The Influence of Staff and Resident Immunization Rates on Influenza-Like Illness Outbreaks in Nursing Homes

Published in: Journal of the American Medical Directors Association, v. 7, no. 9, Nov. 2006, p. 562-567

Posted on on January 01, 2006

by Lisa R. Shugarman, Craig Hales, Claude Messan Setodji, Barbara Bardenheier, Joanne Lynn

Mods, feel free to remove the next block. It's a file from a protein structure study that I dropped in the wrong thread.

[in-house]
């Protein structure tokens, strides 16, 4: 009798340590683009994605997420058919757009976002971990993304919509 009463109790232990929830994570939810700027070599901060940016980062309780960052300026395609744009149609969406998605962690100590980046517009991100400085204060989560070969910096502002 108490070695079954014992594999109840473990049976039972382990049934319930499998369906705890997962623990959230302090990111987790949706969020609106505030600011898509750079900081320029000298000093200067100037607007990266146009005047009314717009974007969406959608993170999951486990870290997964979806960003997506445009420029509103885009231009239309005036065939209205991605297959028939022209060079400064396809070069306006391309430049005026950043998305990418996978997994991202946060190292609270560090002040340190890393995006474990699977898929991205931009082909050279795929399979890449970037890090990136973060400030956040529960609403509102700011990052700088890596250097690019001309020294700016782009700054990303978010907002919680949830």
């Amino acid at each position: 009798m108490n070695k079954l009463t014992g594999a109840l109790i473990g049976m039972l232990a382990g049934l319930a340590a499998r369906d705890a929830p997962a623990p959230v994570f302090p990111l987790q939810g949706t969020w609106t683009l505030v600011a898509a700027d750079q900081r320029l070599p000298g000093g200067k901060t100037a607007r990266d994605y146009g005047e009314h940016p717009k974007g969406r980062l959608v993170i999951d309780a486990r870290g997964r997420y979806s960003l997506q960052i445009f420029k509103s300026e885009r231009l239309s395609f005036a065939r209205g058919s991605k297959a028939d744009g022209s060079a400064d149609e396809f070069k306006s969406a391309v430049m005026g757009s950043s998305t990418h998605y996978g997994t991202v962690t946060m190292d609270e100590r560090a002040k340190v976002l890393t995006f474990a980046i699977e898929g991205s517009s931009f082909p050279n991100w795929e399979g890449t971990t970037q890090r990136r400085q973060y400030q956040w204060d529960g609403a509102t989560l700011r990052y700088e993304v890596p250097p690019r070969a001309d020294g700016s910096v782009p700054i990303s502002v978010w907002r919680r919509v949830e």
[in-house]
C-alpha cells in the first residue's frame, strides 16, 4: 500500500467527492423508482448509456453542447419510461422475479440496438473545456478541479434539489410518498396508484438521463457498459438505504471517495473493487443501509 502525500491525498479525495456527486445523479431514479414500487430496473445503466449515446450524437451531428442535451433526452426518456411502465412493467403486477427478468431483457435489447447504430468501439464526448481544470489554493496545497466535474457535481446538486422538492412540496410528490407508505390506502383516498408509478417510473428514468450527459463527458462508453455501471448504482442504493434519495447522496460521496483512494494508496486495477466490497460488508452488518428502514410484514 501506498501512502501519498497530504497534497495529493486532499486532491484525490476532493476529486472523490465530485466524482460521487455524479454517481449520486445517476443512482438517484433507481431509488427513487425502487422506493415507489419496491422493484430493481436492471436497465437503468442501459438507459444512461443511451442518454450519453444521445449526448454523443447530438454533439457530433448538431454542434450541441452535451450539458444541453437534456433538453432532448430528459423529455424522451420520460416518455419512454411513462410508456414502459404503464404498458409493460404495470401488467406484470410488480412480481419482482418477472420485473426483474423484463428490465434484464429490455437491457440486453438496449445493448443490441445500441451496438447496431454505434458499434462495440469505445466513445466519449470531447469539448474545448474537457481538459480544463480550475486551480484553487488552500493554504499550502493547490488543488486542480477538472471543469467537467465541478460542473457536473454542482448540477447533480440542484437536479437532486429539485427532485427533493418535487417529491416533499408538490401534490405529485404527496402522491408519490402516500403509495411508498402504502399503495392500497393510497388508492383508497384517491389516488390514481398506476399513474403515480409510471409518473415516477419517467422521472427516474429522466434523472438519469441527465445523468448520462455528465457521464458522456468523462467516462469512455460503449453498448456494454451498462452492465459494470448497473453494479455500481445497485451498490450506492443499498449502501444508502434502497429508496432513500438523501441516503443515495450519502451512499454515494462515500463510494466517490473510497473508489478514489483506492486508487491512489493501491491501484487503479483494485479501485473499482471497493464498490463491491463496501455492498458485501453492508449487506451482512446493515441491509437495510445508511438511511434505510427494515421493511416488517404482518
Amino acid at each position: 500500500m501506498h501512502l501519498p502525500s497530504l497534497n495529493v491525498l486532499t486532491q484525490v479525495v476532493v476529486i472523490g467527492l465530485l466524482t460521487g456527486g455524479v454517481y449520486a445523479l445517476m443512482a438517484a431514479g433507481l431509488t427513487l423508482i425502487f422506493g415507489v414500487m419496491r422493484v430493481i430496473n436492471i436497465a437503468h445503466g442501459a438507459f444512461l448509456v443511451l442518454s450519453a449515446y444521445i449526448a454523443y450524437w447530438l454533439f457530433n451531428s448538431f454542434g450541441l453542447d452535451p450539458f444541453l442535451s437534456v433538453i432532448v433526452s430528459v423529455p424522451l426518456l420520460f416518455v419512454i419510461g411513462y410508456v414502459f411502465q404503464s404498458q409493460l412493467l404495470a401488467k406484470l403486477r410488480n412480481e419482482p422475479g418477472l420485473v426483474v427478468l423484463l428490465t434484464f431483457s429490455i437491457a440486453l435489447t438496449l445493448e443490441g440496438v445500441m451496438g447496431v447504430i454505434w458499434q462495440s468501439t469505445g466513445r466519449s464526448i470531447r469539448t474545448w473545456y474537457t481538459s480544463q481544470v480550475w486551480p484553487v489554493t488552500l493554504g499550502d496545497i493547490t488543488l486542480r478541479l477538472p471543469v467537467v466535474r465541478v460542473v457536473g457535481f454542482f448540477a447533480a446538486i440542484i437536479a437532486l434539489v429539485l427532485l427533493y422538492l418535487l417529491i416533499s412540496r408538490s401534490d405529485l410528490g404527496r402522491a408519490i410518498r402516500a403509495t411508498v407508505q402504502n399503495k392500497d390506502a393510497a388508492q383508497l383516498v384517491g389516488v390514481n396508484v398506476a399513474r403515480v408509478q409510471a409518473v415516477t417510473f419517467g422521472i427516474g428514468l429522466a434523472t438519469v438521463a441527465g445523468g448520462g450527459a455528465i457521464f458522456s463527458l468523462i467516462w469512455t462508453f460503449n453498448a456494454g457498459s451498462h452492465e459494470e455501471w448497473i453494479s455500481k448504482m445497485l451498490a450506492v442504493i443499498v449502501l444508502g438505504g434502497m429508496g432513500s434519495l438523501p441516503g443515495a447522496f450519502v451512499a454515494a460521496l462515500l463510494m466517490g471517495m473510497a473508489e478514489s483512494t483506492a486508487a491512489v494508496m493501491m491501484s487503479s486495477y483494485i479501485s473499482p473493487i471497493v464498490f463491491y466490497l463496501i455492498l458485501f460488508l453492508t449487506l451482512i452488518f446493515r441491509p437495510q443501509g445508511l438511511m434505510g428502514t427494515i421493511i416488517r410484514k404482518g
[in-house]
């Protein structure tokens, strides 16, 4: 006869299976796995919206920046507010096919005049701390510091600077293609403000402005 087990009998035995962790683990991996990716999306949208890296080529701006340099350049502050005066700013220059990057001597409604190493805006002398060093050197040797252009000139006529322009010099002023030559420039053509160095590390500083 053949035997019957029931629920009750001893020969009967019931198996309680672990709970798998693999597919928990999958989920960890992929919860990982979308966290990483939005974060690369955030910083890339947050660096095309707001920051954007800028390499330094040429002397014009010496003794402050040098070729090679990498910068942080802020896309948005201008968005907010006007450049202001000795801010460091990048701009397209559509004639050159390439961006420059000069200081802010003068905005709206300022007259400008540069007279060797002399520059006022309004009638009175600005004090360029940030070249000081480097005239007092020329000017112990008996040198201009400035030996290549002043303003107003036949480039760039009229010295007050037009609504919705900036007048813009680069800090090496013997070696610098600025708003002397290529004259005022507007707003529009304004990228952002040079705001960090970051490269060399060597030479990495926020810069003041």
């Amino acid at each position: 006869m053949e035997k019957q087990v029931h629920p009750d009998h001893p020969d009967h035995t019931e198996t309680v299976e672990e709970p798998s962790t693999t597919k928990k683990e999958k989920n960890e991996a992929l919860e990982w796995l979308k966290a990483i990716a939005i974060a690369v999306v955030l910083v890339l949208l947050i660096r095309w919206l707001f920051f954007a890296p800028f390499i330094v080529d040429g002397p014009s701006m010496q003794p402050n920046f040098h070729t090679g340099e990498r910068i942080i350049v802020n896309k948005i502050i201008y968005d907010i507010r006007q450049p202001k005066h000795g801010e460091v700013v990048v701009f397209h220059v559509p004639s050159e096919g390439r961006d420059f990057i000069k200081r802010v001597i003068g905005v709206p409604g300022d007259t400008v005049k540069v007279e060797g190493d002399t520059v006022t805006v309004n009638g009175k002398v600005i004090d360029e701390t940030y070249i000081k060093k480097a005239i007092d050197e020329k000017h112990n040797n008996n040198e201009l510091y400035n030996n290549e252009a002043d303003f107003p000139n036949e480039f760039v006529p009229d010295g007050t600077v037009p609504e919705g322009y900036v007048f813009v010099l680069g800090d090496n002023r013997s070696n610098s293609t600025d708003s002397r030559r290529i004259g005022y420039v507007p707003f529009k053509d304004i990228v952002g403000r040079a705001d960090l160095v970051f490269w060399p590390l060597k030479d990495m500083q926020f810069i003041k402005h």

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OBJECTIVE: To evaluate the influence of immunization rates on the likelihood of influenza-like illness (ILI) clusters in nursing facilities. DESIGN: Retrospective cross-sectional study. SETTING: Nursing facilities in a single for-profit chain (N = 301). PARTICIPANTS: Nursing home residents and staff in each facility. MEASUREMENTS: Resident and staff influenza immunization rates during the 2004-2005 influenza season, indicator of ILI cluster in facility defined as 3+ ILI cases reported within 72 hours in close proximity within the facility, hospitalization and mortality rates for facilities reporting ILI clusters, indicator of confirmatory laboratory testing for ILI cases in facility. RESULTS: Staff (median = 38%) and resident (median = 85%) rates of immunization did not independently predict the likelihood of an outbreak but jointly were strong predictors. For example, facilities having greater than 55% of staff and greater than 89% of residents immunized were almost 60% less likely to have an ILI cluster (odds ratio [OR]: 0.410; 95% CI: 0.19, 0.89) compared to all others. Facilities with higher proportions of Medicaid-funded residents were less likely to have an outbreak. Each 1% increase in the proportion of residents with Medicaid was associated with a 2.5% decrease in the risk of a cluster (OR: 0.975; 95% CI: 0.956, 0.995). Bed size and staff size did not significantly influence the likelihood of an outbreak. Among facilities with outbreaks, higher vaccination rates did not predict lower rates of hospitalizations or deaths. Approximately two thirds of all ILI clusters had laboratory testing to confirm the diagnosis of influenza. Three quarters of the facilities in which outbreaks occurred and for which confirmatory tests were performed (50/67, 74.6%) had 1+ cases positively identified as influenza. CONCLUSION: Both staff and residents must have high rates of vaccination to substantially alter the rate and impact of influenza outbreaks in nursing facilities.

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